Security leaders must step back from the technical lens, learn what assets and data are important to business leaders, and prioritize how teams spend their time, attention, and budget through the lens of business importance. The technical lens will be re-applied as the security, and IT teams work through solutions, but looking at this only as a technology problem runs a high risk of solving the wrong problems.

It is a journey to fully understand how business value translates to technical assets, but it’s critical to get started and make this a top priority to end the eternal game of ‘whack-a-mole’ that security plays today.

Security leaders should focus on enabling this transformation by:

  1. Aligning the business in a two-way relationship:
  • Communicate in their language: explain security threats in business-friendly language and terminology that helps to quantify the risk and impact to the overall business strategy and mission.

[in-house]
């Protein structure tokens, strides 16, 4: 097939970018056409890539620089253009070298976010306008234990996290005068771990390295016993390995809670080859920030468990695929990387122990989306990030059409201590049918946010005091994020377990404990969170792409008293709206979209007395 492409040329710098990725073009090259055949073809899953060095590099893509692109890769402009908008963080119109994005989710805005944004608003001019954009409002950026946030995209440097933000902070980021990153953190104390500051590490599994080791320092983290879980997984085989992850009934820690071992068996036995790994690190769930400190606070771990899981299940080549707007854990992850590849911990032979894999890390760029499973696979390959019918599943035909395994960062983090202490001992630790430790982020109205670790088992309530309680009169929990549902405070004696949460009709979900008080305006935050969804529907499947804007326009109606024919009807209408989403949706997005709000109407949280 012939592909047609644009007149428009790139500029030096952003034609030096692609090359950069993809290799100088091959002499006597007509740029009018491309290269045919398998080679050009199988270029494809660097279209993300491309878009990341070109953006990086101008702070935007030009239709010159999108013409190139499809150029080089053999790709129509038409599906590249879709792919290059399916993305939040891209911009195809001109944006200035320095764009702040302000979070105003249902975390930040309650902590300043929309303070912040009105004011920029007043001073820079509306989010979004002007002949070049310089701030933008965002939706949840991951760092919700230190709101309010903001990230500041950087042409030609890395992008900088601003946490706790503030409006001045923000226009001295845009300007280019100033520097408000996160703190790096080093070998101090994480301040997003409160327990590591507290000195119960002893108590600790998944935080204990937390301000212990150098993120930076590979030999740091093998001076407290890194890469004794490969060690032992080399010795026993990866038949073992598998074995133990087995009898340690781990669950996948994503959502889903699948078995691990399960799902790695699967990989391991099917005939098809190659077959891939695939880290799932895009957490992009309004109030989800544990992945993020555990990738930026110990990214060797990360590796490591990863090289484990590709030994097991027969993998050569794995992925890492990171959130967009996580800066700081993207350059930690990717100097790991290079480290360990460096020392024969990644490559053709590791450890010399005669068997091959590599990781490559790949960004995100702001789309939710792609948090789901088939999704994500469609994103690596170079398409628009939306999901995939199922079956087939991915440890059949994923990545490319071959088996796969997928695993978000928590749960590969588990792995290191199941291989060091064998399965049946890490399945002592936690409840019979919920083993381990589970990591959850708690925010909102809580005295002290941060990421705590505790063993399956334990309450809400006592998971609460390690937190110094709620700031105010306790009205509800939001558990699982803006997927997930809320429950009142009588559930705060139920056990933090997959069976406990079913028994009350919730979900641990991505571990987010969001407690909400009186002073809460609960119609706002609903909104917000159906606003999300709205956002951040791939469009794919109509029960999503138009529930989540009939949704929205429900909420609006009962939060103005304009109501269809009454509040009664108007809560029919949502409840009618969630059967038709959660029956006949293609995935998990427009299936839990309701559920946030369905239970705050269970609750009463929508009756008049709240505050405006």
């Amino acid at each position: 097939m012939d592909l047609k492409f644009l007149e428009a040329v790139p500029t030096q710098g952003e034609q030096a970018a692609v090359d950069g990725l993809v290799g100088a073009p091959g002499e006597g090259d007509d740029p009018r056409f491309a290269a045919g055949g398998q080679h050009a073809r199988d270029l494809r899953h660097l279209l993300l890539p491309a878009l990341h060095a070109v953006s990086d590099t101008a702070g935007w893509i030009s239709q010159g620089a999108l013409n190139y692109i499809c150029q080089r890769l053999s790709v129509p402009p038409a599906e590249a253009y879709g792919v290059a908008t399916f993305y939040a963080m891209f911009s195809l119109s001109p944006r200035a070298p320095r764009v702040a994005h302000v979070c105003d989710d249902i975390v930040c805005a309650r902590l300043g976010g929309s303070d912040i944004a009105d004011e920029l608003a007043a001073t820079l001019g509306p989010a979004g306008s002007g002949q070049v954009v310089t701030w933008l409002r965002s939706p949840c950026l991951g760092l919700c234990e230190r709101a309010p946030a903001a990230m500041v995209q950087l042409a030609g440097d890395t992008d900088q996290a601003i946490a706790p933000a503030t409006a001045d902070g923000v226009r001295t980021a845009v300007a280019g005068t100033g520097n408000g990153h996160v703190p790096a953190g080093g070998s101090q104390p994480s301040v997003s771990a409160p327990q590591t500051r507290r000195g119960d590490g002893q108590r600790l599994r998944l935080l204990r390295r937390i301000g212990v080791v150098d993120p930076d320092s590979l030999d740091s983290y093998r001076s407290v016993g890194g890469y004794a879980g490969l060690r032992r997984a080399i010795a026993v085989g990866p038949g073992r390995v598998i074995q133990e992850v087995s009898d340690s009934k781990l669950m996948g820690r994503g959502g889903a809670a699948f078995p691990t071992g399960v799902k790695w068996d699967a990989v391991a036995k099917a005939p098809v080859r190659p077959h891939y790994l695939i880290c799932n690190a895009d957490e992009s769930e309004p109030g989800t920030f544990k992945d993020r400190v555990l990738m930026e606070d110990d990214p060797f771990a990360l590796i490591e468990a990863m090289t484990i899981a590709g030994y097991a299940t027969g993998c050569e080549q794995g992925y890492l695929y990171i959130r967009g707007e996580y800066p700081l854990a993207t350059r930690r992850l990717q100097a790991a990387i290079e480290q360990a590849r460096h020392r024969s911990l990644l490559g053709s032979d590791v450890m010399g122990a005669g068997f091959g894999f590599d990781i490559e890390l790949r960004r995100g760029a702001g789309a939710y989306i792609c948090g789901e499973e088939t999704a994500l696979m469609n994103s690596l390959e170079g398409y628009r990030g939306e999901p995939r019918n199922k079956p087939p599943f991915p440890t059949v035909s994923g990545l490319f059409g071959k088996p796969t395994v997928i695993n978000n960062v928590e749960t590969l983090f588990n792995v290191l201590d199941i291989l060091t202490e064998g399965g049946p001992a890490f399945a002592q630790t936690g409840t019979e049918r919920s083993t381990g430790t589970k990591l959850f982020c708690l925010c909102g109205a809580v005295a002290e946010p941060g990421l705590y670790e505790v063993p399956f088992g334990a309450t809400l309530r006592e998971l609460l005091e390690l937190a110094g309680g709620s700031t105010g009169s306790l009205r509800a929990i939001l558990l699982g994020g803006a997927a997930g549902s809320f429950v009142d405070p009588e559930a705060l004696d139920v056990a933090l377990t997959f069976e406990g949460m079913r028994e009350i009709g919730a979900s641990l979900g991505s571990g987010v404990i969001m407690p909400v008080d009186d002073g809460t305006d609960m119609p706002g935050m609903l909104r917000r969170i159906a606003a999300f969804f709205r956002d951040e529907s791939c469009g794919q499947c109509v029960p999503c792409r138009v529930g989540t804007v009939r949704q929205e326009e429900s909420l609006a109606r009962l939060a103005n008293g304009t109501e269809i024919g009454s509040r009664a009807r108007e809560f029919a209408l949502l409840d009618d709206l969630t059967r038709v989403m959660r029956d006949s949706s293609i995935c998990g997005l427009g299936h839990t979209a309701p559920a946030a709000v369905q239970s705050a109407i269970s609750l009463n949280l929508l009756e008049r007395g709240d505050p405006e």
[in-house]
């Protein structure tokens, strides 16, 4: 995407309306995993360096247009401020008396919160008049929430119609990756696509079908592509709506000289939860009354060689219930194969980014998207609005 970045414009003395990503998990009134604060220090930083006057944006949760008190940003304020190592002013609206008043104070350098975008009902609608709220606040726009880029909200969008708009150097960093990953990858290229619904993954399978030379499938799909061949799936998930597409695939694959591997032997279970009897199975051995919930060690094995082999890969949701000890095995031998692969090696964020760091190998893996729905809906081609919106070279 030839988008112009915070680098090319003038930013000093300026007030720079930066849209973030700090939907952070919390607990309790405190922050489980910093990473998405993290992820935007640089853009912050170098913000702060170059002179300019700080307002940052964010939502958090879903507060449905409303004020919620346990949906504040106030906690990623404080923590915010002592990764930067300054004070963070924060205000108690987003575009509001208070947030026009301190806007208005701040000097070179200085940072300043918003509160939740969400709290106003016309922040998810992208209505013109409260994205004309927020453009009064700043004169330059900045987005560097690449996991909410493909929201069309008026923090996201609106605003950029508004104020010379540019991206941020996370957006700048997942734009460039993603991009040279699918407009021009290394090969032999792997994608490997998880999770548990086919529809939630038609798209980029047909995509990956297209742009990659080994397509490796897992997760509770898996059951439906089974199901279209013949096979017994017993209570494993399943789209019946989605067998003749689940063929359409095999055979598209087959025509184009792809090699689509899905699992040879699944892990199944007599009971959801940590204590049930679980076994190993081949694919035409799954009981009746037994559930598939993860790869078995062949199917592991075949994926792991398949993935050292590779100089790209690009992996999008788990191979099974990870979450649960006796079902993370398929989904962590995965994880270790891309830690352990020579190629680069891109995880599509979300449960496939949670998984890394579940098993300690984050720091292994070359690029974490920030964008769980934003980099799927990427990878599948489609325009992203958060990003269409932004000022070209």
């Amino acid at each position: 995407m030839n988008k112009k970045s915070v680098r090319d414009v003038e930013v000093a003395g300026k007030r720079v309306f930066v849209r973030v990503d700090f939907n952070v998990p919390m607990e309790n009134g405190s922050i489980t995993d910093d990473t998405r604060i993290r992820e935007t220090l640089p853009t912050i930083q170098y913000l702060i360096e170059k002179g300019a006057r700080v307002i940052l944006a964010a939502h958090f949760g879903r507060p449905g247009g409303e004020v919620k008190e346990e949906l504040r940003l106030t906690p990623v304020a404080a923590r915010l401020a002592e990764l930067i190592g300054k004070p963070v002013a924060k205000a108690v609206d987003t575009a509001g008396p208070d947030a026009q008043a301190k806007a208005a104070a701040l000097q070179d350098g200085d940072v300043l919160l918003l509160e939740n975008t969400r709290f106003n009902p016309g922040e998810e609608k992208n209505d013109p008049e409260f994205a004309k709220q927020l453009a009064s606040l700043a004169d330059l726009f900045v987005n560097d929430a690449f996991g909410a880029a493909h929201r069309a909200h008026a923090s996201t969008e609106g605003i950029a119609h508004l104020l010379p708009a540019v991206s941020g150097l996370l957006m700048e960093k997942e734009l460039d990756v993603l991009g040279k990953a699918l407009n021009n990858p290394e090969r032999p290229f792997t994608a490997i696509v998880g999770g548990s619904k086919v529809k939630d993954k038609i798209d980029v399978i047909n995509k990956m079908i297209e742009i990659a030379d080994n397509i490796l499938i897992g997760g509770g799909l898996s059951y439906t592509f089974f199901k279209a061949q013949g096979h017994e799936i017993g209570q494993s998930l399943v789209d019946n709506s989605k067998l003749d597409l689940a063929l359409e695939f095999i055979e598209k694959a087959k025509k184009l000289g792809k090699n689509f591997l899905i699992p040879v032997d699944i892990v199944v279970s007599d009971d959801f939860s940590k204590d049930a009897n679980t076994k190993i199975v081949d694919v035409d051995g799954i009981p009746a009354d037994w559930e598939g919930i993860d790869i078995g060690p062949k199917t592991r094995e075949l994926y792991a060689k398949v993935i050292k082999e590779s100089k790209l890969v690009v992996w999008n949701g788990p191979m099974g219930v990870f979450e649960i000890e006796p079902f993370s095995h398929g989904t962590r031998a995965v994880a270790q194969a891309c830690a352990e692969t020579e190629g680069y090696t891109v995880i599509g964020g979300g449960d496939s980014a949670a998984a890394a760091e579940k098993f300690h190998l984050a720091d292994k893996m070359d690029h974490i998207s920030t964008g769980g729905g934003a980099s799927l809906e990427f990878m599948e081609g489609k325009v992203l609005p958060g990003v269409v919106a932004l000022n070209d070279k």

• Participate in active listening and learning: talk to people across the business to understand the important business services and information and the impact if that were compromised or breached. This will provide clear insight into prioritizing the investment in policies, standards, training, and security controls.
  1. Translating learnings about business priorities and risks into concrete and sustainable actions:
  • Short term focus on dealing with burning priorities:
    • Protecting critical assets and high-value information with appropriate security controls (that increases security while enabling business productivity)
    • Focus on immediate and emerging threats that are most likely to cause business impact.
    • Monitoring changes in business strategies and initiatives to stay in alignment.
  • Long term set direction and priorities to make steady progress over time, to improve overall security posture: